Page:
From Sea to Stormy Sea edited by Lawrence Block (Short Story Anthology, 2019). Lawrence Block, the best-selling and much-honored author of numerous crime novels and stories, turned anthologist a couple years back. The above title is the 3rd in a series of anthologies he’s edited. In each case, he’s used paintings by famous artists as […]Read more "BOOK REVIEW: From Sea to Stormy Sea"
This one is the 6th or 7th of the author’s series of submarine-warfare-focused novels that revolve around ultra-skilled and heroic US Navy officer Jerry Mitchell. This one is set in the very near-future (2021) and, like many military thrillers, imagines a future ‘improvement’ on existing technology to create a more dangerous weapon that Mitchell and […]Read more "BOOK REVIEW: Arctic Gambit"
Cari Mora by Thomas Harris (Crime Thriller, May 2019). Thomas Harris is most famed for creating Hannibal Lector, but we shouldn’t forget he also came up with the female FBI agent Clarice Starling. In his latest crime novel, Harris introduces us to another strong woman battling extreme evil. Cari Mora is a native of Columbia, beautiful […]Read more "BOOK REVIEW: Cari Mora"
The Rule of Law by John Lescroart (Legal Thriller, January 2019). The wily Dismas Hardy heads up a crew of defense attorneys in San Francisco and this is the latest entry in a long-running series about them and their cases. For a legal thriller, this one features almost nothing in the way of courtroom theatrics. The […]Read more "BOOK REVIEW: The Rule of Law"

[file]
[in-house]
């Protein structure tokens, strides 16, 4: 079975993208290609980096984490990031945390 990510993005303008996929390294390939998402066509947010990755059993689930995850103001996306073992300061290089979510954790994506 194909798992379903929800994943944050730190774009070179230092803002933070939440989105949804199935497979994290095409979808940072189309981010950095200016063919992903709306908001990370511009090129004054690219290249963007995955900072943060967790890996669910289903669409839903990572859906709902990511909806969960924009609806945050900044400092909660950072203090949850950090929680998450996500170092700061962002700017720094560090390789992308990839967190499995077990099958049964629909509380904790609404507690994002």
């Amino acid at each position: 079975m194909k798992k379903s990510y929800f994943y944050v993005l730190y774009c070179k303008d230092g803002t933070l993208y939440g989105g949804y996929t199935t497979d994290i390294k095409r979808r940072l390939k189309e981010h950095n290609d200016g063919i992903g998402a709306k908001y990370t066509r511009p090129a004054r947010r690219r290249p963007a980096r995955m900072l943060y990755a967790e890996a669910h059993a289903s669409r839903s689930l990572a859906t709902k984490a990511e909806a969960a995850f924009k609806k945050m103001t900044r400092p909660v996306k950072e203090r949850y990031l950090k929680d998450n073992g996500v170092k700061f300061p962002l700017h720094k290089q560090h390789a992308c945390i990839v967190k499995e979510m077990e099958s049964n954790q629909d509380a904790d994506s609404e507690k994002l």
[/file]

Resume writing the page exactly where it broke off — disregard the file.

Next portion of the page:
The Void Protocol by F. Paul Wilson (SF/Thriller, January 2019). This one’s the concluding novel of Wilson’s ICE Trilogy, which itself is a component of the massive Secret History of the World universe that makes up the majority of this award-winning, best-selling author’s writing. That said, each of the three books are perfectly readable separately. While […]Read more "BOOK REVIEW: The Void Protocol"
I’ve been crazy-busy on a number of fronts, as a result this report on doings at the Grand Midway Hotel (and in particular the weekly coffeehouse) is a shameful four days late. My apologies. So anyway, the evening after Halloween night (when Syn and I donned costumes and gave out treats to passersby from the […]Read more "Windber Coffeehouse Nights: 1 November, 2018 (and what followed on Saturday, the 3rd)"
Feared by Lisa Scottoline (Mystery/Law Novel, 2018). The latest in a substantial series of fast-moving legal/mystery/thrillers from this best-selling, Edgar Award-winning author, this one finds the law form of Rosato & DiNunzio being sued for reverse discrimination. Three young lawyers claim they weren’t hired simply because they were men. Additionally, John Foxman, the firm’s only male […]Read more "REVIEWED: Feared"
It All Falls Down by Sheena Kamal (Crime/Thriller, 2018). Canada’s disastrous 1950s-era policy of adopting out indigenous children to non-Native American (or as they say in Canada, First Nations) families provides the background for author Sheena Kamal’s novels revolving around Nora Watts. I missed the first of these, The Lost Ones, but this is the second and […]Read more "REVIEWED: It All Falls Down"
The owner/operator of the Grand Midway, Blair Murphy, had business that kept him from being on hand for much of this Thursday’s coffeehouse. Accordingly, he asked yours truly to pinch-hit for him. I agreed, of course–I mean, why not? Being paid a bit to attend my favorite place, where I’d be spending the evening regardless! […]Read more "Windber Coffeehouse Nights: September 6, 2018"
Yesterday was still humid, although air temps eased back to only slightly above ‘normal.’ I attended the latest meeting of Friends of the Windber Library at 5 PM, the most interesting part of which was all the rest of us trying to convince our dedicated Library Director that, visibly ill as she was, she really […]Read more "Windber Coffeehouse Nights, August 30, 2018"